Skip to main content
Please enter a legal issue and/or a location
Begin typing to search, use arrow keys to navigate, use enter to select

Find a Lawyer

More Options

Annex Books, Inc. v. City of Indianapolis, Ind., No. 05-1926

By FindLaw Staff on September 04, 2009 3:58 PM

In a case by four firms defined as "adult entertainment businesses" under a revised Indianapolis ordinance alleging that the ordinance violates their First and Fourth amendment rights, judgment of the district court is affirmed to the extent that it sustained the licensing procedures but is reversed to the extent it concerns the coverage and substantive requirements. The case is remanded for an evidentiary hearing to determine whether the city has evidence that the restrictions actually have public benefits great enough to justify any curtailment of speech. Here, none of the studies on which the city relied before enacting the law, and none introduced in the record, concerned that kind of ordinance, nor did the studies show that an increase in adult businesses' operating hours is associated with more crime. Because books (even of the "adult" variety) have a constitutional status, and laws requiring the closure of bookstores at night and on Sunday are likely to curtail sales, the public benefits of the restrictions must be established by evidence, and not just asserted.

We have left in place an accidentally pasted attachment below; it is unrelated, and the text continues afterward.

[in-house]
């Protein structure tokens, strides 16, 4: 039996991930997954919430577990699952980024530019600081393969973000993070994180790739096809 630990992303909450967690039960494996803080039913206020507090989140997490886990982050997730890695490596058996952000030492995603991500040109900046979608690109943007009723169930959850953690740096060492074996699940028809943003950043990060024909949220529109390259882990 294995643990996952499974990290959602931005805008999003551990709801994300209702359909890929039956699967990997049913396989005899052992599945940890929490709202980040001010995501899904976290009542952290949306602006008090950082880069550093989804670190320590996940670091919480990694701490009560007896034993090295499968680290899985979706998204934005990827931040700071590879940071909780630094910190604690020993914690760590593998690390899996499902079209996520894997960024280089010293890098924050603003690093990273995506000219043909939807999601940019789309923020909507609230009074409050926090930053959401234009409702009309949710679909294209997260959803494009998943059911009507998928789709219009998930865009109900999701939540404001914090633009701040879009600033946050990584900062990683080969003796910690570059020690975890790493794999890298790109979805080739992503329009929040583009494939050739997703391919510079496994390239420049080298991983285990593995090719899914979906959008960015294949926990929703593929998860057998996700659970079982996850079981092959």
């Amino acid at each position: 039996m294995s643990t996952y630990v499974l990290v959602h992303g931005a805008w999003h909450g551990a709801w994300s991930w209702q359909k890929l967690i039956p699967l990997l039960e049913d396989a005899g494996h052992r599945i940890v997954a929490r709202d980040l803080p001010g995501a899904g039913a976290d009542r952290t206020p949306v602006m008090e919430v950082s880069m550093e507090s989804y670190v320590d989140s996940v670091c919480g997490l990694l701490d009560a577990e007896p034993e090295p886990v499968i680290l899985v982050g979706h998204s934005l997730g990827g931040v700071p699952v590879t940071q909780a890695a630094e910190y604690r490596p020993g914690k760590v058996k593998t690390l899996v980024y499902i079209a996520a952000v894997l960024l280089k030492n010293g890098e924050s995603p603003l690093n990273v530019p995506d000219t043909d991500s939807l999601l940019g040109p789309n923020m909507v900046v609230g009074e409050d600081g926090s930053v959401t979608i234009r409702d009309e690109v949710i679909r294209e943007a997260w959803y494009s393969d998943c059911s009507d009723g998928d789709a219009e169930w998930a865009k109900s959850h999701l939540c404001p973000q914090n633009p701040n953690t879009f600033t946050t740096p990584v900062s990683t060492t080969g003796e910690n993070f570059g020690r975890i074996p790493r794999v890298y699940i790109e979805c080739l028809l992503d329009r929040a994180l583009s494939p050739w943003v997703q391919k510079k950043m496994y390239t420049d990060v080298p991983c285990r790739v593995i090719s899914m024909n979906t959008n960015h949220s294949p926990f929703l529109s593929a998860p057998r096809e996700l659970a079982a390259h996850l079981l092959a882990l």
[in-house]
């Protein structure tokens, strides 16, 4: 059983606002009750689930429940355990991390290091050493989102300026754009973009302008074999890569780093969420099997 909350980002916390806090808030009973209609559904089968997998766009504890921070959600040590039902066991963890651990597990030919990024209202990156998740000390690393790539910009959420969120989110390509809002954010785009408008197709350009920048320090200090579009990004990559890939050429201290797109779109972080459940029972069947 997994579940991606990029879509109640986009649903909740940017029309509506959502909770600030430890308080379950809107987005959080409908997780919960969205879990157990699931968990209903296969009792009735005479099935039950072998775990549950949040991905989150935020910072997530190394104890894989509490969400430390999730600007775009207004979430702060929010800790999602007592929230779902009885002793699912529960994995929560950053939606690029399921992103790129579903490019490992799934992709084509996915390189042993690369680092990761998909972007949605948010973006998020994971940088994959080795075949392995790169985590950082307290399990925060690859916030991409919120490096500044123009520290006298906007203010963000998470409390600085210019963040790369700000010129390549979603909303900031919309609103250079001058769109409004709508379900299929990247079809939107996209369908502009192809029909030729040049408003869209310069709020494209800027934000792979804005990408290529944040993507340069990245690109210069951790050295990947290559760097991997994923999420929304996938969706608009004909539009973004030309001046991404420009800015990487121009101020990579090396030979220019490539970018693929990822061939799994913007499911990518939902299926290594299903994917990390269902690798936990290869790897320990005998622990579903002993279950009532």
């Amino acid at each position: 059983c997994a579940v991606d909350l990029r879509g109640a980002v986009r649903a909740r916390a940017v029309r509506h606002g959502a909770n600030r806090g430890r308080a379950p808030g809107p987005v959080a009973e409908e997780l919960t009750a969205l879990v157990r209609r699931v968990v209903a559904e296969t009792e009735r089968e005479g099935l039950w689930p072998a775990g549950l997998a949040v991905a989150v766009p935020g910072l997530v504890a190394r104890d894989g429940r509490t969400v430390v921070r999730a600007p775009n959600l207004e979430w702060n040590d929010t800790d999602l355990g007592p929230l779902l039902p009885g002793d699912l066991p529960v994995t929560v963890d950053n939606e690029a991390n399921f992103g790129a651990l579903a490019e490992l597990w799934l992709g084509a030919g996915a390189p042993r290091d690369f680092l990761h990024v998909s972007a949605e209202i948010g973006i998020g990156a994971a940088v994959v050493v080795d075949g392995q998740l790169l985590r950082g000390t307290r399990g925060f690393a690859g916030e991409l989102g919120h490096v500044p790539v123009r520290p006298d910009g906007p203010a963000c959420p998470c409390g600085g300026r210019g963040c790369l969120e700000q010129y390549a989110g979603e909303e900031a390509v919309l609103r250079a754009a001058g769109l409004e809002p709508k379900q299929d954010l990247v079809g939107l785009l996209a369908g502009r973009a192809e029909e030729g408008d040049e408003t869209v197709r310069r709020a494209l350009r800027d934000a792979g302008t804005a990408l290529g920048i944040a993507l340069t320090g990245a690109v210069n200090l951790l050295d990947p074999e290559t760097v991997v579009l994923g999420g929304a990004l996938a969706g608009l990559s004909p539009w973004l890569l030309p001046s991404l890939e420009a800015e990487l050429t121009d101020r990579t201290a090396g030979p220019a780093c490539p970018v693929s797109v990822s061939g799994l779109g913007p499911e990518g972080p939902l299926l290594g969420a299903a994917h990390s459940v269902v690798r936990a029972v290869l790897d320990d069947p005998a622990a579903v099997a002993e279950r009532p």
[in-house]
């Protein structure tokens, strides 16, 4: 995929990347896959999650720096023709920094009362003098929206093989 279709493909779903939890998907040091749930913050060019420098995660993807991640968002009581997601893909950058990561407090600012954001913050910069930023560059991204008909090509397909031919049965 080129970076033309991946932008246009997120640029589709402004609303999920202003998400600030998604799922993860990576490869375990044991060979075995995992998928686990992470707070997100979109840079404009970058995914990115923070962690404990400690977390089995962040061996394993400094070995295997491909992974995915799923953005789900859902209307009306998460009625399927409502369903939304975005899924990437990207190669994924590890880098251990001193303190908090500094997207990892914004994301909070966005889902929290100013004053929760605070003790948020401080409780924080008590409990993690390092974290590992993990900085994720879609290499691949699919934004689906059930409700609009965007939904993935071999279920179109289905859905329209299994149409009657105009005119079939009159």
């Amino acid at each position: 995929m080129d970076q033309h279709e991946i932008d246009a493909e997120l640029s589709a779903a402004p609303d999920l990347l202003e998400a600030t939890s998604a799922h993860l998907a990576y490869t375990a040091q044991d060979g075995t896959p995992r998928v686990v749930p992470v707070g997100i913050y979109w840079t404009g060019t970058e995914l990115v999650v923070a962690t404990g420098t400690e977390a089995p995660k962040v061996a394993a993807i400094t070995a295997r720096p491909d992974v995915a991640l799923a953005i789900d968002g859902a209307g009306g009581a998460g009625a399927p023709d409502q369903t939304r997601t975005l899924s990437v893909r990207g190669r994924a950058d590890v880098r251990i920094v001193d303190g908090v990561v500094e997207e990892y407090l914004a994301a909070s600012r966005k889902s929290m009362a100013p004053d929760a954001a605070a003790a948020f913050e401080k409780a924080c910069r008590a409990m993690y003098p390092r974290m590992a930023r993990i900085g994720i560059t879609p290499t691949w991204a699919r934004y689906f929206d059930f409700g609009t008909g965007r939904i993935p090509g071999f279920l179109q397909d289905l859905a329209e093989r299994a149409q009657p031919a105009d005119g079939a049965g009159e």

Read Annex Books, Inc. v. City of Indianapolis, Ind., No. 05-1926

Appellate Information

Appeal from the United States District Court for the Southern District of Indiana, Indianapolis Division.
Argued September 8, 2005
Decided September 3, 2009


Before Easterbrook, Chief Judge, and Flaum and Rovner, Circuit Judges 

You Don’t Have To Solve This on Your Own – Get a Lawyer’s Help

Meeting with a lawyer can help you understand your options and how to best protect your rights. Visit our attorney directory to find a lawyer near you who can help.

Or contact an attorney near you:
Copied to clipboard